The state of voting: Aug. 8, 2022
The Voting Rights Lab is tracking 2,187 bills so far this session, with 580 bills that tighten voter access or election administration and 1,042 bills that expand the rules. The rest are neutral or mixed or unclear in their impact.
Last week, a Michigan ballot initiative seeking to create stricter voter ID requirements received enough signatures to allow the Legislature to enact it without the governor’s approval. In Pennsylvania, a court affirmed that voters may vote by mail without having to provide a special reason or excuse, while a federal judge struck down voting restrictions targeting students in Texas.
Meanwhile, of about 4,000 Iowans who regained their right to vote post-incarceration and registered, nearly 77 percent cast a ballot in the 2020 general election. And the Postal Service announced a new division that will focus on ensuring timely and secure delivery of ballots for the November election.
Here are the details:
A Michigan initiative to create stricter voter ID requirements gets sufficient signatures to allow the Legislature to enact it without governor approval. Sponsors of the Secure MI Vote initiative turned in over 500,000 signatures, well over the roughly 340,000 required. The initiative seeks to create a strict photo ID requirement for in-person voters and to require voters applying for mail ballots to include a specific ID number on their ballot application. After the state’s Bureau of Elections approves the legitimacy of the submitted signatures (which may take months), the Legislature has 40 days to enact the initiative. If enacted, the initiative would not be subject to Gov. Gretchen Whitmer’s veto. Since the signatures were submitted well past the June 1 deadline, the initiative will not be on the 2022 general election ballot.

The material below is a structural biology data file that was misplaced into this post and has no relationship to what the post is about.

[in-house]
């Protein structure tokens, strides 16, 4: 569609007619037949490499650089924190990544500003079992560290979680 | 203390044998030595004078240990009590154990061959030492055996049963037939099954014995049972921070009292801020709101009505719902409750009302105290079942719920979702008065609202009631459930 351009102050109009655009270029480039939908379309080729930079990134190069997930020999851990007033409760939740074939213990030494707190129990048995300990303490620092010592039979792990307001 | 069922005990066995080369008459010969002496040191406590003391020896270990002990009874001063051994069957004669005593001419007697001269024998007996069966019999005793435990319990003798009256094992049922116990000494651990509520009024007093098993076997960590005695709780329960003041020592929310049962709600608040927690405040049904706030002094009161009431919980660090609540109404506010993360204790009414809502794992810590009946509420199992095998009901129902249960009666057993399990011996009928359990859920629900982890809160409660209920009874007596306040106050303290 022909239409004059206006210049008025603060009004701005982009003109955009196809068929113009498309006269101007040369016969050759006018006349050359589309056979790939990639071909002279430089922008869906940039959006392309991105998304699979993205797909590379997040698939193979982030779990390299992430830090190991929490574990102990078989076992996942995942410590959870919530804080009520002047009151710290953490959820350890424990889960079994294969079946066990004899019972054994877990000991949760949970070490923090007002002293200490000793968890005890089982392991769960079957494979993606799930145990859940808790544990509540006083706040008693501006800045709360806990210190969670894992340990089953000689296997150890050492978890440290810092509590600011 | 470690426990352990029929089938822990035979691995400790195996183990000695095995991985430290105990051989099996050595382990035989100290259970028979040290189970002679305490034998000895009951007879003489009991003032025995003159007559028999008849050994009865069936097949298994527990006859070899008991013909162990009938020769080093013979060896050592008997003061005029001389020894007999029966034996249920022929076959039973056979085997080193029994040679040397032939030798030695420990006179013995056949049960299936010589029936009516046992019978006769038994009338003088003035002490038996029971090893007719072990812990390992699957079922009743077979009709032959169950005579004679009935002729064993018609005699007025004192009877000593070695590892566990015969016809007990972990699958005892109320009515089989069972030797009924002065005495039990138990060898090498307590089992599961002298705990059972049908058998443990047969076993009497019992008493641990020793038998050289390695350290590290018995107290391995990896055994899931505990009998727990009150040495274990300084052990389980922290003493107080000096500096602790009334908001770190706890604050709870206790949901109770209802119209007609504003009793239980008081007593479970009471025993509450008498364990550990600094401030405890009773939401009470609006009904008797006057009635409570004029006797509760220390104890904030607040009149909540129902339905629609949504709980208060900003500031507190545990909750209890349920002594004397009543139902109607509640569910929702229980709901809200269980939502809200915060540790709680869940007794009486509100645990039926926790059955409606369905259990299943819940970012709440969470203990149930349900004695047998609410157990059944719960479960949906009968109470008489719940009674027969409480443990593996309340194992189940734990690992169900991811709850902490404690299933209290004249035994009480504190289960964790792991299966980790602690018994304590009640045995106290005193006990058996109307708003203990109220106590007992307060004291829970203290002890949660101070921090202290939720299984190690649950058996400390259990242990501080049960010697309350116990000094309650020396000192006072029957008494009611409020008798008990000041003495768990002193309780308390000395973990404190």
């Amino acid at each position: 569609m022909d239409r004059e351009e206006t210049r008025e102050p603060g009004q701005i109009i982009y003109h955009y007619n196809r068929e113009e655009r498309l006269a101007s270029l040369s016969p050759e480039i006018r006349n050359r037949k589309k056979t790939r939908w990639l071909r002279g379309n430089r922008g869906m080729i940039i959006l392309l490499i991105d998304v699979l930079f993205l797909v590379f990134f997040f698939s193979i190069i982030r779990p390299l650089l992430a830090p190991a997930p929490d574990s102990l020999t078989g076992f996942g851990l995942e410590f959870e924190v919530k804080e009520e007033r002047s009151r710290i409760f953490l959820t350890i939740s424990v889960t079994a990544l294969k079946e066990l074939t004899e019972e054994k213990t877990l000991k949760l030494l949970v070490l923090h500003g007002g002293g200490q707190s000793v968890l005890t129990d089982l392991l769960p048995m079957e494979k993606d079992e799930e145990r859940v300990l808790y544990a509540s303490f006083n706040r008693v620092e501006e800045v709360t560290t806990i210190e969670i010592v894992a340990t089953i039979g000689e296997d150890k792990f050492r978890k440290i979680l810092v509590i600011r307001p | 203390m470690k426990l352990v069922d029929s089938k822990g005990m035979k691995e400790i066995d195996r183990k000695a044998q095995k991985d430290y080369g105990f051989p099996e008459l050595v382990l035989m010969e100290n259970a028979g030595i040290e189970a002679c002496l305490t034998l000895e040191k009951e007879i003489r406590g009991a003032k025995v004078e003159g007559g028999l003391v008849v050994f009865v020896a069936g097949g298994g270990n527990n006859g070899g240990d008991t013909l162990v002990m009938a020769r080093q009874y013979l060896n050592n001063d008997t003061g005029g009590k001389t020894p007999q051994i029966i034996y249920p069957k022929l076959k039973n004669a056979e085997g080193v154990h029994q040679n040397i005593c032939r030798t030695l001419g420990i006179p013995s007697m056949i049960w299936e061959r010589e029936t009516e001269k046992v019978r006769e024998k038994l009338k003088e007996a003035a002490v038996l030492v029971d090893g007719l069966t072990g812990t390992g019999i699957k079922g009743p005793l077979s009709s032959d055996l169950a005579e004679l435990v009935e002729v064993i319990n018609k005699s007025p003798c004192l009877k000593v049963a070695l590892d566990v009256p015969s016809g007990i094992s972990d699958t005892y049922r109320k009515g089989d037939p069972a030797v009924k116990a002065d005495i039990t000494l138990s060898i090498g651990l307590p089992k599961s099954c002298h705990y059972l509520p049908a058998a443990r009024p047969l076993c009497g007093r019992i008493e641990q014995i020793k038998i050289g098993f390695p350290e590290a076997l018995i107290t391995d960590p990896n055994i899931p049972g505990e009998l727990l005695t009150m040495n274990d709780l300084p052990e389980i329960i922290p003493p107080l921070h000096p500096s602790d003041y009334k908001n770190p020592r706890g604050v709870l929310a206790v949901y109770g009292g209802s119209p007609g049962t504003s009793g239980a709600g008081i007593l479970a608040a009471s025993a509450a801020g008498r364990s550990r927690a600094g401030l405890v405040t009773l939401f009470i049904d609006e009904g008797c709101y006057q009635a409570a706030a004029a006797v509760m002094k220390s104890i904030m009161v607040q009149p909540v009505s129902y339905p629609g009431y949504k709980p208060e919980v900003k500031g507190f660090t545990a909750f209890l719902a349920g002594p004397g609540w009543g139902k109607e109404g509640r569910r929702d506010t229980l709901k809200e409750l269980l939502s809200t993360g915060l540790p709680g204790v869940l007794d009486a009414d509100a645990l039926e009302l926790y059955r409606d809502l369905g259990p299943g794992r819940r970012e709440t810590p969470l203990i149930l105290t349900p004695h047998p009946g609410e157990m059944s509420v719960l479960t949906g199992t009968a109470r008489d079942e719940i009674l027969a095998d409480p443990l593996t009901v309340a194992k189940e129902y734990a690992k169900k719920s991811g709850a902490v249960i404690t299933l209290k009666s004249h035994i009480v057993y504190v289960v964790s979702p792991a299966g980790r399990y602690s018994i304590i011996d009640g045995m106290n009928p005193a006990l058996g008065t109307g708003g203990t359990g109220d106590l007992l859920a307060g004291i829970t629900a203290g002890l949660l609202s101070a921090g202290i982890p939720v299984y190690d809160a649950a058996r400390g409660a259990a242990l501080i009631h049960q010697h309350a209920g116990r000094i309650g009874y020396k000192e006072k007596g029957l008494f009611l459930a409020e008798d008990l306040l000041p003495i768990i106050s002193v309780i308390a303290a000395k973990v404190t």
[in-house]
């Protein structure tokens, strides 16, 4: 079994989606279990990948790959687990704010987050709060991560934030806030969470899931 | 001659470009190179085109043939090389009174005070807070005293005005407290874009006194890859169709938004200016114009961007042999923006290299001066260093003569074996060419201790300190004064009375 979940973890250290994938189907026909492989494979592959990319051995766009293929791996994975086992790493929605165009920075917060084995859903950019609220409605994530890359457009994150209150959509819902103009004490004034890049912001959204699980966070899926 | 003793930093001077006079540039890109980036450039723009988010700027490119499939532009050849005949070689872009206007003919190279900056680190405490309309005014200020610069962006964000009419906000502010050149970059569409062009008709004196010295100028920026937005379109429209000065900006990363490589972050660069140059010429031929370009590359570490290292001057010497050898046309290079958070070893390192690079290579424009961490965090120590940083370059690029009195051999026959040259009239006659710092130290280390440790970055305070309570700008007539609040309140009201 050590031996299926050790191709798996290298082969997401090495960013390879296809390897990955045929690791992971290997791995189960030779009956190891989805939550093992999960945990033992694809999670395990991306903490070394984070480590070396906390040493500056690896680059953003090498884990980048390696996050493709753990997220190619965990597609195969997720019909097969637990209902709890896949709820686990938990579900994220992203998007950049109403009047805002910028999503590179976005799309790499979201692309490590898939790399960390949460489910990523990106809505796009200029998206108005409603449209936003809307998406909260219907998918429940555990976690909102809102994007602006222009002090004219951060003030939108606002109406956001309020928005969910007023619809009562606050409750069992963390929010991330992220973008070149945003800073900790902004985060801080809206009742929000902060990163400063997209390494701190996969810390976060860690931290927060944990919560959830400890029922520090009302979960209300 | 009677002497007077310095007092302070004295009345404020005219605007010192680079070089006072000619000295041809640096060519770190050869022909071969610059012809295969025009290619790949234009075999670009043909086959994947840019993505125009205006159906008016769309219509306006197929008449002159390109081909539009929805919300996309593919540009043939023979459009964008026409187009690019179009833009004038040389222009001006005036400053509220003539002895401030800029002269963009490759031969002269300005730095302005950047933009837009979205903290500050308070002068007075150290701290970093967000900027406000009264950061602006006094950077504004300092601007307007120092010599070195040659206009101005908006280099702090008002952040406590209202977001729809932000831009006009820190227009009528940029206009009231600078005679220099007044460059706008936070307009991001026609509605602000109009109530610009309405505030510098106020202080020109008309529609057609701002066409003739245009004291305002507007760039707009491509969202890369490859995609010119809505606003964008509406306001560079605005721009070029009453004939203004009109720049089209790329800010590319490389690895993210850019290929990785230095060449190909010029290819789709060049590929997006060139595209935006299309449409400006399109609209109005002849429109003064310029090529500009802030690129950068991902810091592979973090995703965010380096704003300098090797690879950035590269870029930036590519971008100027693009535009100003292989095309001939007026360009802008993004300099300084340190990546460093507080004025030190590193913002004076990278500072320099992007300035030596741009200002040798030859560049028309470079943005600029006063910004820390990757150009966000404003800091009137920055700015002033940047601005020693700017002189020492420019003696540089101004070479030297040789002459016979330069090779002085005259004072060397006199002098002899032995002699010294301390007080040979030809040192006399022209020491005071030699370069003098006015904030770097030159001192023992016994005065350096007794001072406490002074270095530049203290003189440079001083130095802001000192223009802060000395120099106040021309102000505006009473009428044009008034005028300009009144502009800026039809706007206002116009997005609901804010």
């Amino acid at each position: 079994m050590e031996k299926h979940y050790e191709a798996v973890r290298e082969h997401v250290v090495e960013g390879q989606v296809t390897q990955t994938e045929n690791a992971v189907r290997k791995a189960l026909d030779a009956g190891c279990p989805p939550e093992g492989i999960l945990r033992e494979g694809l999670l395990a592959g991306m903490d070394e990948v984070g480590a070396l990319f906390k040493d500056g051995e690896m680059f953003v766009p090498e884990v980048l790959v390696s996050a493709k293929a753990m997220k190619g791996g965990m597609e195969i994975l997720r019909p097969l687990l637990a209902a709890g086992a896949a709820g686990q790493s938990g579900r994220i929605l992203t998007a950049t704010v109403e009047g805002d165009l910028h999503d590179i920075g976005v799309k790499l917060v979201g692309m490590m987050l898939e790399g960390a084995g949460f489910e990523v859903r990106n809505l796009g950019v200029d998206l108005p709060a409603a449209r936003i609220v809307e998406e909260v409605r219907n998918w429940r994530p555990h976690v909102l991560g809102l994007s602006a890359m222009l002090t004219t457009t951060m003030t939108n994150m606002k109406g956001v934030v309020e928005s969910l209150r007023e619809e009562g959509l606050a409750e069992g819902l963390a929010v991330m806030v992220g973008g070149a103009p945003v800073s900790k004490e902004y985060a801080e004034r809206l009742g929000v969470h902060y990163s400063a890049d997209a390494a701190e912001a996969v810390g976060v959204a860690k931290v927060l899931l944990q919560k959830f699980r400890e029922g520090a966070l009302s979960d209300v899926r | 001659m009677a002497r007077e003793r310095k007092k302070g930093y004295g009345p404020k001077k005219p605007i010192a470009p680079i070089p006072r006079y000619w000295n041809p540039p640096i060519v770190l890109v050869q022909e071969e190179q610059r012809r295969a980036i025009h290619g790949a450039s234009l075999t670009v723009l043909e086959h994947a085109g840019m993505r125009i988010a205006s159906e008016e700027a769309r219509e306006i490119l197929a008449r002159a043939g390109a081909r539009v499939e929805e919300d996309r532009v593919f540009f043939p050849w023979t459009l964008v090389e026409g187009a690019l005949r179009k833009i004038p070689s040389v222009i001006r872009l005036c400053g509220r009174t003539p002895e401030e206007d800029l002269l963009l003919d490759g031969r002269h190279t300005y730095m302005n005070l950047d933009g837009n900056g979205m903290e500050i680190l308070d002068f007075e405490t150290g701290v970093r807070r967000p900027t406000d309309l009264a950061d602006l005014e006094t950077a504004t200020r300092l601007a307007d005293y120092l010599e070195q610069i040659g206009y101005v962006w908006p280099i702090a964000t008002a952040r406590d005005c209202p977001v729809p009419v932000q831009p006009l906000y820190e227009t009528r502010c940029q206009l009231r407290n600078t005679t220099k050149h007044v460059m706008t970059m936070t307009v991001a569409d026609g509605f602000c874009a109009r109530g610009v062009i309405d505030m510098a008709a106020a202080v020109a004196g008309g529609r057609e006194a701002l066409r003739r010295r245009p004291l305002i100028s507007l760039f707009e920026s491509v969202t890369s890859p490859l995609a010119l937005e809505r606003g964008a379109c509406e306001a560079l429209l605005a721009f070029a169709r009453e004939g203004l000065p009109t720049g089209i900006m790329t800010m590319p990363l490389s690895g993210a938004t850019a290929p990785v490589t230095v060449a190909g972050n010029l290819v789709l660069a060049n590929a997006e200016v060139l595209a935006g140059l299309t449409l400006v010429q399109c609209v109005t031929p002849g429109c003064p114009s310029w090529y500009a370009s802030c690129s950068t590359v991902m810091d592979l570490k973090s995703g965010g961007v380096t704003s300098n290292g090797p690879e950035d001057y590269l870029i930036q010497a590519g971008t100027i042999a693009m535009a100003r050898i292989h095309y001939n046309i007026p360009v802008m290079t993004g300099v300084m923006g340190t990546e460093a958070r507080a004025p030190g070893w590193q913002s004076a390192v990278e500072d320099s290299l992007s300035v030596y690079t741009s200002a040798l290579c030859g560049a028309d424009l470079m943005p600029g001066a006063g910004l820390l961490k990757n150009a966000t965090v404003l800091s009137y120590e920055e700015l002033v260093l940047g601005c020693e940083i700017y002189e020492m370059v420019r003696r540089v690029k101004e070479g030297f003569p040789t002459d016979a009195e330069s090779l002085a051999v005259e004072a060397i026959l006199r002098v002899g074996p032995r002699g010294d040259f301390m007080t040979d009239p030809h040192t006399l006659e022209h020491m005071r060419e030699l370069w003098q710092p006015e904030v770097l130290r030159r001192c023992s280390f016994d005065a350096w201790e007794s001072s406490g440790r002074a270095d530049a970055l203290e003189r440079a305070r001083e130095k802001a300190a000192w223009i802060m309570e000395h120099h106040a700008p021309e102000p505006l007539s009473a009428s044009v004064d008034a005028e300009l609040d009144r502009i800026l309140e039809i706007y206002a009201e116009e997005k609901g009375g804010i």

The Pennsylvania Supreme Court rules that all voters may continue voting by mail. In 2019, a bipartisan law expanded mail voting availability in Pennsylvania to all voters. Previously, mail voting was limited to voters with a specific reason or excuse. Following the 2020 election, some of the same legislators who expanded mail voting sued to strike it down as a violation of the state constitution. The trial court struck down the law in January, but on Aug. 2, the Pennsylvania Supreme Court upheld it, affirming the freedom of all Pennsylvania voters to choose to vote by mail.
A federal judge strikes down voter registration restrictions targeting students, others. In 2021, Texas enacted S.B. 1111, which imposed new restrictions on who could register to vote. Specifically, S.B. 1111 prohibited voters from using a P.O. box as a registration address and authorized election officials to require additional evidence of residence from certain voters. On Aug. 2, a federal judge blocked the state from enforcing these rules because they would have made it impossible for some people to register – including part-time and off-campus college students – and would have required an unjustifiable documentation burden for certain voters.
More than three-quarters of Iowans who had their voting rights restored after felony convictions and registered to vote in the 2020 election cast their ballots. Gov. Kim Reynolds pursued voting rights restoration via constitutional amendment for years, but she finally found success ahead of the 2020 general election through an executive order. After the order was issued, 3,955 Iowans who had previously been ineligible to vote due to felony convictions re-registered in time for the 2020 elections. Of those voters, over 77 percent cast a ballot in the election.
The U.S. Postal Service launches a new division focused on election mail. USPS announced on Wednesday the creation of a dedicated division, known as Election and Government Mail Services, which will focus on ensuring timely and secure delivery of ballots for the November election. The plan will involve local “election mail strike teams” prepared to handle any problems that arise.
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